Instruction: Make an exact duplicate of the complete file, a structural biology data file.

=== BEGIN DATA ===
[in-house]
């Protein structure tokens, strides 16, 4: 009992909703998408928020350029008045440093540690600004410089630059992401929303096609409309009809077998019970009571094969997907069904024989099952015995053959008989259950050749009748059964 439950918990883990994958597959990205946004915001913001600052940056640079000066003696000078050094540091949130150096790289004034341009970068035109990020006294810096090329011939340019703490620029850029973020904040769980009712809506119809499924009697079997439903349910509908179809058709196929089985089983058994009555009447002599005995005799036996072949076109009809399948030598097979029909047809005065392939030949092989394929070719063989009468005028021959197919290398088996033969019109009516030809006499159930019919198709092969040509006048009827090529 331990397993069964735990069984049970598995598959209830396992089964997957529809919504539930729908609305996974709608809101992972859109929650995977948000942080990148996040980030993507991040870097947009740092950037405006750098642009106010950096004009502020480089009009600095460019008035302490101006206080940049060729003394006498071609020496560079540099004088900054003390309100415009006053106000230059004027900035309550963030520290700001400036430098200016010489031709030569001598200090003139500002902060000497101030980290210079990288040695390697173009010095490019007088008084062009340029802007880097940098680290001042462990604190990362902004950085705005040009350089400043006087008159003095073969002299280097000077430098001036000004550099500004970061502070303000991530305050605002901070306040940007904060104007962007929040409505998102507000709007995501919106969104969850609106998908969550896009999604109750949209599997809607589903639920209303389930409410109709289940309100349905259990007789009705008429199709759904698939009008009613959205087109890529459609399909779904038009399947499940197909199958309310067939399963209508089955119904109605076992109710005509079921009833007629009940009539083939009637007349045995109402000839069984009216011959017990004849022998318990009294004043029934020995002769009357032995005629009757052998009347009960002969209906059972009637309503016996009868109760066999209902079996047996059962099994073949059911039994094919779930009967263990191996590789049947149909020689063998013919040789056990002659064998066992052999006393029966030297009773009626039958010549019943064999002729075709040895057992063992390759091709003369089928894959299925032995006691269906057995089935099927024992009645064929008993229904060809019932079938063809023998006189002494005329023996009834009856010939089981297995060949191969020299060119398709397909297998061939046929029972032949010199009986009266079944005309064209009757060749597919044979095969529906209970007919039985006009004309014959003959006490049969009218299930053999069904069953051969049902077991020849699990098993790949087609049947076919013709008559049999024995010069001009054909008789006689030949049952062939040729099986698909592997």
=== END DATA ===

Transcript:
[in-house]
């Protein structure tokens, strides 16, 4: 009992909703998408928020350029008045440093540690600004410089630059992401929303096609409309009809077998019970009571094969997907069904024989099952015995053959008989259950050749009748059964 439950918990883990994958597959990205946004915001913001600052940056640079000066003696000078050094540091949130150096790289004034341009970068035109990020006294810096090329011939340019703490620029850029973020904040769980009712809506119809499924009697079997439903349910509908179809058709196929089985089983058994009555009447002599005995005799036996072949076109009809399948030598097979029909047809005065392939030949092989394929070719063989009468005028021959197919290398088996033969019109009516030809006499159930019919198709092969040509006048009827090529 331990397993069964735990069984049970598995598959209830396992089964997957529809919504539930729908609305996974709608809101992972859109929650995977948000942080990148996040980030993507991040870097947009740092950037405006750098642009106010950096004009502020480089009009600095460019008035302490101006206080940049060729003394006498071609020496560079540099004088900054003390309100415009006053106000230059004027900035309550963030520290700001400036430098200016010489031709030569001598200090003139500002902060000497101030980290210079990288040695390697173009010095490019007088008084062009340029802007880097940098680290001042462990604190990362902004950085705005040009350089400043006087008159003095073969002299280097000077430098001036000004550099500004970061502070303000991530305050605002901070306040940007904060104007962007929040409505998102507000709007995501919106969104969850609106998908969550896009999604109750949209599997809607589903639920209303389930409410109709289940309100349905259990007789009705008429199709759904698939009008009613959205087109890529459609399909779904038009399947499940197909199958309310067939399963209508089955119904109605076992109710005509079921009833007629009940009539083939009637007349045995109402000839069984009216011959017990004849022998318990009294004043029934020995002769009357032995005629009757052998009347009960002969209906059972009637309503016996009868109760066999209902079996047996059962099994073949059911039994094919779930009967263990191996590789049947149909020689063998013919040789056990002659064998066992052999006393029966030297009773009626039958010549019943064999002729075709040895057992063992390759091709003369089928894959299925032995006691269906057995089935099927024992009645064929008993229904060809019932079938063809023998006189002494005329023996009834009856010939089981297995060949191969020299060119398709397909297998061939046929029972032949010199009986009266079944005309064209009757060749597919044979095969529906209970007919039985006009004309014959003959006490049969009218299930053999069904069953051969049902077991020849699990098993790949087609049947076919013709008559049999024995010069001009054909008789006689030949049952062939040729099986698909592997």